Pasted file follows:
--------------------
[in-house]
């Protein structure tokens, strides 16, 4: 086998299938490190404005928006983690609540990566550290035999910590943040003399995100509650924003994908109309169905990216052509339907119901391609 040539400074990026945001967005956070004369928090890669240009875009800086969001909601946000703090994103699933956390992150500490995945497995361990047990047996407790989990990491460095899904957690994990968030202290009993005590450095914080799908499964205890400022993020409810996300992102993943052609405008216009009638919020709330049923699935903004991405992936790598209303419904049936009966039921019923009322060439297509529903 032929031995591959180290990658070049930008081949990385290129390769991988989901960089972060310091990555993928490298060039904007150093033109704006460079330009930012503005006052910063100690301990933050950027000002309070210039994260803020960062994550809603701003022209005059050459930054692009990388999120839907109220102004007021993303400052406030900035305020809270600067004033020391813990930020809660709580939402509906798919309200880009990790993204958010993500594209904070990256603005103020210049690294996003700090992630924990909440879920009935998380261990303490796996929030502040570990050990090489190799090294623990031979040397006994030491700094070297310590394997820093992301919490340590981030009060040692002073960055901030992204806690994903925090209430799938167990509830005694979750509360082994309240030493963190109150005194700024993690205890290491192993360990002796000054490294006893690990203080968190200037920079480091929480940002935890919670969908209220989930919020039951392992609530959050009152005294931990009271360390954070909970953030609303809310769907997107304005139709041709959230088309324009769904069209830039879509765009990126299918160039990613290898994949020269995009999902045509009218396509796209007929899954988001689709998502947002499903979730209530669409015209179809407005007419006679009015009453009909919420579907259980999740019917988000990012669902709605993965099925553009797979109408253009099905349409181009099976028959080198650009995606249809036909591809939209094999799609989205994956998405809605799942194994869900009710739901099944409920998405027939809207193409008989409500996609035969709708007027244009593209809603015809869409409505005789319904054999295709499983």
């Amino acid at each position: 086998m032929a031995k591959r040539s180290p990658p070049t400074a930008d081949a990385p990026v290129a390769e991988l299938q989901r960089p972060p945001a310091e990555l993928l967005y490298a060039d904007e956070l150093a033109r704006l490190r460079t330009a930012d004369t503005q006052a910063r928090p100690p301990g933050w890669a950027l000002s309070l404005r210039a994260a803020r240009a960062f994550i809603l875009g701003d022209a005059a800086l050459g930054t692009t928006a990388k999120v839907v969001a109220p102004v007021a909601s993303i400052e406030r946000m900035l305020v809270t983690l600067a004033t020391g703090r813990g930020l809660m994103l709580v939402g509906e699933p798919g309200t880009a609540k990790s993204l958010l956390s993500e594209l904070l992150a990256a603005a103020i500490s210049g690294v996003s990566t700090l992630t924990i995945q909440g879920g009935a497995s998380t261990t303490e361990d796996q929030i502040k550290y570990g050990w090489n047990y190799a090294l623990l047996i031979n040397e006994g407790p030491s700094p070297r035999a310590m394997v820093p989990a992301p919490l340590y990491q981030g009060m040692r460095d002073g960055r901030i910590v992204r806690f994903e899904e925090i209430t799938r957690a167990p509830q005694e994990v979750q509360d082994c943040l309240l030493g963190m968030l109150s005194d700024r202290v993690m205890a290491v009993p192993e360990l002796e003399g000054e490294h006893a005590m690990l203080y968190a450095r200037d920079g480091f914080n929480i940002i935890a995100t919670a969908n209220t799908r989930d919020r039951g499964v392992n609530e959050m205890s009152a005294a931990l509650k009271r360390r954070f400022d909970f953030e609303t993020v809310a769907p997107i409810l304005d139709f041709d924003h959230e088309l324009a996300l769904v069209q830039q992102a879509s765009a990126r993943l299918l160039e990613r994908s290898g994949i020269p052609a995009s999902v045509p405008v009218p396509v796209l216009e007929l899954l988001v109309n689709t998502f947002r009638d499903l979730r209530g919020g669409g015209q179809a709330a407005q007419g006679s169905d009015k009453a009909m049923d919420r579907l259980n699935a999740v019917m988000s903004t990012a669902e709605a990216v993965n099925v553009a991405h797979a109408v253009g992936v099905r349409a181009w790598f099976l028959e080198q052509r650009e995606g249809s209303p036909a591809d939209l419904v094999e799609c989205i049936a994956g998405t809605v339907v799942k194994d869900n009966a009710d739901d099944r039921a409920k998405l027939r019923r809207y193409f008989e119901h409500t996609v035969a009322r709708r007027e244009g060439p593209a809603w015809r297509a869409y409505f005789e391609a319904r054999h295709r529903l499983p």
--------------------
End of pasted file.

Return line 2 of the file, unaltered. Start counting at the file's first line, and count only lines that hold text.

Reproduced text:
């Protein structure tokens, strides 16, 4: 086998299938490190404005928006983690609540990566550290035999910590943040003399995100509650924003994908109309169905990216052509339907119901391609 040539400074990026945001967005956070004369928090890669240009875009800086969001909601946000703090994103699933956390992150500490995945497995361990047990047996407790989990990491460095899904957690994990968030202290009993005590450095914080799908499964205890400022993020409810996300992102993943052609405008216009009638919020709330049923699935903004991405992936790598209303419904049936009966039921019923009322060439297509529903 032929031995591959180290990658070049930008081949990385290129390769991988989901960089972060310091990555993928490298060039904007150093033109704006460079330009930012503005006052910063100690301990933050950027000002309070210039994260803020960062994550809603701003022209005059050459930054692009990388999120839907109220102004007021993303400052406030900035305020809270600067004033020391813990930020809660709580939402509906798919309200880009990790993204958010993500594209904070990256603005103020210049690294996003700090992630924990909440879920009935998380261990303490796996929030502040570990050990090489190799090294623990031979040397006994030491700094070297310590394997820093992301919490340590981030009060040692002073960055901030992204806690994903925090209430799938167990509830005694979750509360082994309240030493963190109150005194700024993690205890290491192993360990002796000054490294006893690990203080968190200037920079480091929480940002935890919670969908209220989930919020039951392992609530959050009152005294931990009271360390954070909970953030609303809310769907997107304005139709041709959230088309324009769904069209830039879509765009990126299918160039990613290898994949020269995009999902045509009218396509796209007929899954988001689709998502947002499903979730209530669409015209179809407005007419006679009015009453009909919420579907259980999740019917988000990012669902709605993965099925553009797979109408253009099905349409181009099976028959080198650009995606249809036909591809939209094999799609989205994956998405809605799942194994869900009710739901099944409920998405027939809207193409008989409500996609035969709708007027244009593209809603015809869409409505005789319904054999295709499983």